Habitat and Distribution: Guinea pigs no longer exist in the wild, but close relatives can be found in mountains and grasslands of South America (Peru, Argentina, Brazil, and Uruguay).
Size: 8-16 inches long; 1.5-2 pounds
Diet: Leafy greens, vegetables, hay, and fruit
Predators: They are completely domesticated and not subject to natural predation, but their wild relatives fall prey to animals like ferrets, coyotes, wolves, owls, hawks, and domestic cats and dogs.
Reproduction: Guinea pigs reach sexual maturity at two months and breed up to five times a year, usually at night. Males (boars) investigate females (sows) by chasing, sniffing and purring. Females deliver up to 8 babies after a gestation of 60-70 days. The young are fully haired at birth, with open eyes and ears. They begin eating solid food during the first few days and are weaned after 2-3 weeks.Behavior: Guinea pigs are nocturnal and highly social, gathering in small groups for warmth and security. When not sleeping, they are usually grooming, feeding, or exploring. They exhibit play behaviors including jumps, head shaking, hopping, bucking, cavorting, body twisting and running. Aggressive behavior, accompanied by threatening vocalizations, can occur between males or between incompatible females.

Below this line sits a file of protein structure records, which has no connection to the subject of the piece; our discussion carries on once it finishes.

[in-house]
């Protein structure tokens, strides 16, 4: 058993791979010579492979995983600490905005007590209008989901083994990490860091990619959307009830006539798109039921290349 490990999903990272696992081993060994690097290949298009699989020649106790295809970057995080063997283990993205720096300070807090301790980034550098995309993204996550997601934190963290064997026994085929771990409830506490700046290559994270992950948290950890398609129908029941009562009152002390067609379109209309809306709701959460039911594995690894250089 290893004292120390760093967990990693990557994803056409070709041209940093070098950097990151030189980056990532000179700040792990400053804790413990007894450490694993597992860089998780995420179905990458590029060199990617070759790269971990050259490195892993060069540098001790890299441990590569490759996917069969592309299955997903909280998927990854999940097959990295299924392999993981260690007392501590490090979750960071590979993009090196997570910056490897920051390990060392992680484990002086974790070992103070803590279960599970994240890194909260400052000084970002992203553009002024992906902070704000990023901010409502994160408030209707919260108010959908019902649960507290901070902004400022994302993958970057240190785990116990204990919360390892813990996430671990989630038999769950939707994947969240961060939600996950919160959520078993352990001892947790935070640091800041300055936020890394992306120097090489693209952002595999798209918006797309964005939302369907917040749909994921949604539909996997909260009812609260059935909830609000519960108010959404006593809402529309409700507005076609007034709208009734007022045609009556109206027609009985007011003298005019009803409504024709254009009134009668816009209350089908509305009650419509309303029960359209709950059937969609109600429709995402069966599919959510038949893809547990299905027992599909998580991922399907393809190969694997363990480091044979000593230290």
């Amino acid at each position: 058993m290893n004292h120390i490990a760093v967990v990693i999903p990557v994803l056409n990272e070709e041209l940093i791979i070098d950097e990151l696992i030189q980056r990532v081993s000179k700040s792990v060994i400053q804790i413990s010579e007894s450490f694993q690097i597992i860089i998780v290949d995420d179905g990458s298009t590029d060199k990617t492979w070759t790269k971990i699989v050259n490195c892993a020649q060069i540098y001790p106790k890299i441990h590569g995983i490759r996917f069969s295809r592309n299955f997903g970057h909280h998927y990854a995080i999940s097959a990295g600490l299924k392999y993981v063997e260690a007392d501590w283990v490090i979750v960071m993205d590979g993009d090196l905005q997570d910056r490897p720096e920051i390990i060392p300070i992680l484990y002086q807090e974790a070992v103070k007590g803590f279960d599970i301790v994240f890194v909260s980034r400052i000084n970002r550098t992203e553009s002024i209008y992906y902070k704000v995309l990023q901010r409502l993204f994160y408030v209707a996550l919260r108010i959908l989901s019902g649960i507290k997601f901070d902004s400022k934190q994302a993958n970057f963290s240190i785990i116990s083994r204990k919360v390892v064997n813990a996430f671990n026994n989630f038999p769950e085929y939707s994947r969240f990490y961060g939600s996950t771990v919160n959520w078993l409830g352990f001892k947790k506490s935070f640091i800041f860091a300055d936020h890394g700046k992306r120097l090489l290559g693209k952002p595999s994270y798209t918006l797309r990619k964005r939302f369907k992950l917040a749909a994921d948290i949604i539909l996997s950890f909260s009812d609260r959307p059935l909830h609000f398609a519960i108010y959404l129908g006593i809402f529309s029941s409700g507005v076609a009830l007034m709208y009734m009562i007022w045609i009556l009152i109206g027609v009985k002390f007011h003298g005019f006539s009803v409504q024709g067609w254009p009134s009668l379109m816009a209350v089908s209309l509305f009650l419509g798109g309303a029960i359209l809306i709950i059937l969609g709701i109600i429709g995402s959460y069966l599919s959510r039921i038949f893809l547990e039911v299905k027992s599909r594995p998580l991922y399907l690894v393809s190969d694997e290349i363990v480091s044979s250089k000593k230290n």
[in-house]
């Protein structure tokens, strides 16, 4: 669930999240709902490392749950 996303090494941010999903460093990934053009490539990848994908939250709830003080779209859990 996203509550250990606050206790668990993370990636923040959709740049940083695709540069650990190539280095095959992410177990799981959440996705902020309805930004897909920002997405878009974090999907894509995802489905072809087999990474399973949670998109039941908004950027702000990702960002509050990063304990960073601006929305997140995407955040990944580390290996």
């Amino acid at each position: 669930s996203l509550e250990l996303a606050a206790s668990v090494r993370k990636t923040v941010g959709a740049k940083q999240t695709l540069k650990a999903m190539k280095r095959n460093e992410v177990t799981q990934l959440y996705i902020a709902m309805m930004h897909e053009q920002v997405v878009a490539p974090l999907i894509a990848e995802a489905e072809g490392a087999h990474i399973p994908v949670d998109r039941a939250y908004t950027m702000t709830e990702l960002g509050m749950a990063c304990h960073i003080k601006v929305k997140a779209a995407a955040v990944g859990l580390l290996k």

IUCN Status:Not Evaluated
Did you know?
- Guinea pigs panic easily and may respond to a frightening experience by freezing in place or running away. They can stay frozen in place for up to 20 minutes.
- They communicate with a variety of chirps, growls, purrs, squeaks, whines, and whistles.